Nuclear DNA and sexing

For nuclear DNA analyses, DNA sequences from the Denisova 2 specimen were aligned to the human reference genome. We determined the sex of the Denisova 2 individual by counting the number of putatively deaminated DNA fragments that map to the X chromosome and the autosomes. The ratio of sequence coverage per base between the X chromosome and the autosomes is 1.06, indicating that Denisova 2 was a female (fig. S7).

To minimize the effect of present-day human contamination (section S2 and table S3), we retained only sequences carrying a C-to-T substitution to the human reference genome at their first or last position (39), leaving 1.08 million DNA sequences (table S2) spanning 47 Mb of the human genome for further analysis.

Attribution to a hominin group

Genetic, archaeological, and anthropological evidence indicate that Denisovans, Neandertals, and anatomically modern humans were present in Denisova Cave (2, 3, 7, 16, 17, 28, 40, 41). We computed the proportion of DNA fragments from the Denisova 2 specimen that share derived alleles specific to each branch in a phylogenetic tree relating the high-coverage genomes of a Denisovan (3), a Neandertal (7), and a present-day human from Africa (7). A total of 69,315 fragments overlapped phylogenetically informative positions at which a randomly drawn allele from at least one of these high-coverage genomes is derived (12). Of fragments that overlap positions where both the Denisovan and the Neandertal genomes are derived, 84% (1888 of 2246) share the derived allele. Of fragments that overlap positions where only the Denisovan genome is derived, 49% (2051 of 4160) carry the Denisovan-like allele, whereas the corresponding values for the sharing of Neandertal- and modern human–specific alleles are 6% (252 of 4231) and 5% (307 of 5924), respectively (Fig. 3A). We thus conclude that the Denisova 2 specimen originated from a Denisovan individual.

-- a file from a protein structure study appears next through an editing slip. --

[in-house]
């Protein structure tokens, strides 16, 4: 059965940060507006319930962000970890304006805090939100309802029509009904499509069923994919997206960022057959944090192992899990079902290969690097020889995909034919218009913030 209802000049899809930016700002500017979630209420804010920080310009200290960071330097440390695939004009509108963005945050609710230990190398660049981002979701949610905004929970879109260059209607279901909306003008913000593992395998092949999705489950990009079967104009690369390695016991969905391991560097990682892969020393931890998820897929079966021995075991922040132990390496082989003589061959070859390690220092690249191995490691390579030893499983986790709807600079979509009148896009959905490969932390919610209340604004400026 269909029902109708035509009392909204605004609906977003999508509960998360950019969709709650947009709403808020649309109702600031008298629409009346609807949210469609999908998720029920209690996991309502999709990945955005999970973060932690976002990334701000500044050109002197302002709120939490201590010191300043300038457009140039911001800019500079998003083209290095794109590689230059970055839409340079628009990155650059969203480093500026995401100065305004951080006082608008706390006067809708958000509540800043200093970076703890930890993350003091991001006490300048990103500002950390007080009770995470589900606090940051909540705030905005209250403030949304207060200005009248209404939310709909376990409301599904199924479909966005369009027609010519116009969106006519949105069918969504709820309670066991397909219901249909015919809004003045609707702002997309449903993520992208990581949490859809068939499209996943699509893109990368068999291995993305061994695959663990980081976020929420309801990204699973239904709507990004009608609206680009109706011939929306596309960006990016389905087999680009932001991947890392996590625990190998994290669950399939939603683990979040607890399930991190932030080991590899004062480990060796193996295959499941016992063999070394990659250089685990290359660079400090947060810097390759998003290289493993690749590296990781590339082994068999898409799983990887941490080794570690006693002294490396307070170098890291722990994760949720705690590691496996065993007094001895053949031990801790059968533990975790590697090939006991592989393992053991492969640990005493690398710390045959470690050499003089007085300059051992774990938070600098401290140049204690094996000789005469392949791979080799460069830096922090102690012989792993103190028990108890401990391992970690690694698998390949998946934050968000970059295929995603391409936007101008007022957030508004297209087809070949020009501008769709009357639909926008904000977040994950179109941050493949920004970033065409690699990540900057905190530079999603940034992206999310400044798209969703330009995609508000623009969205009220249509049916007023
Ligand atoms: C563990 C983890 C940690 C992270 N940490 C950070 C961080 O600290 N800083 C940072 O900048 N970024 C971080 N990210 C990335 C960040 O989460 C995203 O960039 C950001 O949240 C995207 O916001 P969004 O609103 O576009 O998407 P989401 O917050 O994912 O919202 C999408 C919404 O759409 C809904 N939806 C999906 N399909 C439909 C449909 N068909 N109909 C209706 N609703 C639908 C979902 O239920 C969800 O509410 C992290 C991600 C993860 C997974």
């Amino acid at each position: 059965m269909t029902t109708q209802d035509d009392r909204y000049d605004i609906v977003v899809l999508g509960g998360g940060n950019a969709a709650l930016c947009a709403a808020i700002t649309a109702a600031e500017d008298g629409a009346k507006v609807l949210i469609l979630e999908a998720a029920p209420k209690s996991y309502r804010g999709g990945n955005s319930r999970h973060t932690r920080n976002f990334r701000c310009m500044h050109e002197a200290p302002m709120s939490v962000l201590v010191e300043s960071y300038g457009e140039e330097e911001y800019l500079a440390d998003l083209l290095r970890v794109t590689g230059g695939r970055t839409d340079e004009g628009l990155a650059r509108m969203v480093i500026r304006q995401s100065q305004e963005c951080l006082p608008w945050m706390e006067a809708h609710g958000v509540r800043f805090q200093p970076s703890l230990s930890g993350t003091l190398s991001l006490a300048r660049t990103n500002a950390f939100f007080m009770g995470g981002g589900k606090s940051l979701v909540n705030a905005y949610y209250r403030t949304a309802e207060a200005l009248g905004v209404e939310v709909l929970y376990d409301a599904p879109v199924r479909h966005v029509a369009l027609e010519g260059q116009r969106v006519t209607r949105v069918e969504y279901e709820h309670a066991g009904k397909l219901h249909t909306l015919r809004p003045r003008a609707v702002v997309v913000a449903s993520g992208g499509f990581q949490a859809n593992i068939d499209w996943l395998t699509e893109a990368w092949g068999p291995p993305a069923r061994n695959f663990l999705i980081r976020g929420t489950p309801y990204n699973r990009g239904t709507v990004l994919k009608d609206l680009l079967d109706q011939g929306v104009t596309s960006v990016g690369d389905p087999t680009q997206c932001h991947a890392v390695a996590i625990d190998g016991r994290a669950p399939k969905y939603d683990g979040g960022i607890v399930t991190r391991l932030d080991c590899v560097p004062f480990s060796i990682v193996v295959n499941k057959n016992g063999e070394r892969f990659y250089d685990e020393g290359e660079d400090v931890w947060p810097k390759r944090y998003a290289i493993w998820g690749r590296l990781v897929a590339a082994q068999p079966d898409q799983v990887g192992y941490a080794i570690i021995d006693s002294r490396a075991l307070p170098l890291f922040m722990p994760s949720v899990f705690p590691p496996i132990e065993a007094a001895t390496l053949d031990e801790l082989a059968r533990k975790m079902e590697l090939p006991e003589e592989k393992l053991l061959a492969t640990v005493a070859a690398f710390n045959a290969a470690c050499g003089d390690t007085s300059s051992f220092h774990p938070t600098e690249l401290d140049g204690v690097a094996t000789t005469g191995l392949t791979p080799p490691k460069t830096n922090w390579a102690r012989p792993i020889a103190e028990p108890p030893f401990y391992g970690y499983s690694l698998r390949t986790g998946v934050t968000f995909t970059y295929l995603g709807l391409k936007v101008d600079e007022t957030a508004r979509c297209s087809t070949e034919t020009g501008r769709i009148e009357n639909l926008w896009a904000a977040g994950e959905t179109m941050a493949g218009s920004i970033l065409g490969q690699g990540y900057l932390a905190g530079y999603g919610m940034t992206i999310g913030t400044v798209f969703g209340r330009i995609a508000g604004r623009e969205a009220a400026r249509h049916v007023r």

Fig. 3 Attribution of Denisova 2 to a hominin group.

(A) For each branch of a phylogenetic tree relating the high-coverage genomes of a Denisovan, a Neandertal, and a present-day human from Africa, the 95% binomial CIs of the proportion of DNA fragments from the Denisova 2 specimen that share a derived allele with that branch are given. (B) The fraction of substitutions inferred to have occurred after the split from the Denisova 2 genome along the branch from the human-chimpanzee (Ch) ancestral sequences to the high-coverage genomes of a Denisovan, a Neandertal, and 12 present-day humans (“X” in the schematic phylogenetic tree shown in the inset) is given. Error bars denote 95% CIs.

The corresponding values for two previously sequenced Denisovan teeth, Denisova 4 and Denisova 8 (17), are 92 and 93% of sequences sharing derived alleles with the Neandertal-Denisovan branch, 72 and 60% with the Denisovan branch, 5% with the Neandertal branch, and 2% with the modern human branch, respectively (fig. S8). Thus, Denisova 2 shares fewer derived alleles with the high-coverage Denisova 3 genome than the other two Denisovan genomes (χ2 = 7.6257, P = 0.003 and χ2 = 43.015, P = 2.717 × 10−11 for Denisova 4 and 8, respectively), showing that Denisova 2 is more distantly related to Denisova 3 than Denisova 4 and Denisova 8.

Denisovan DNA sequence diversity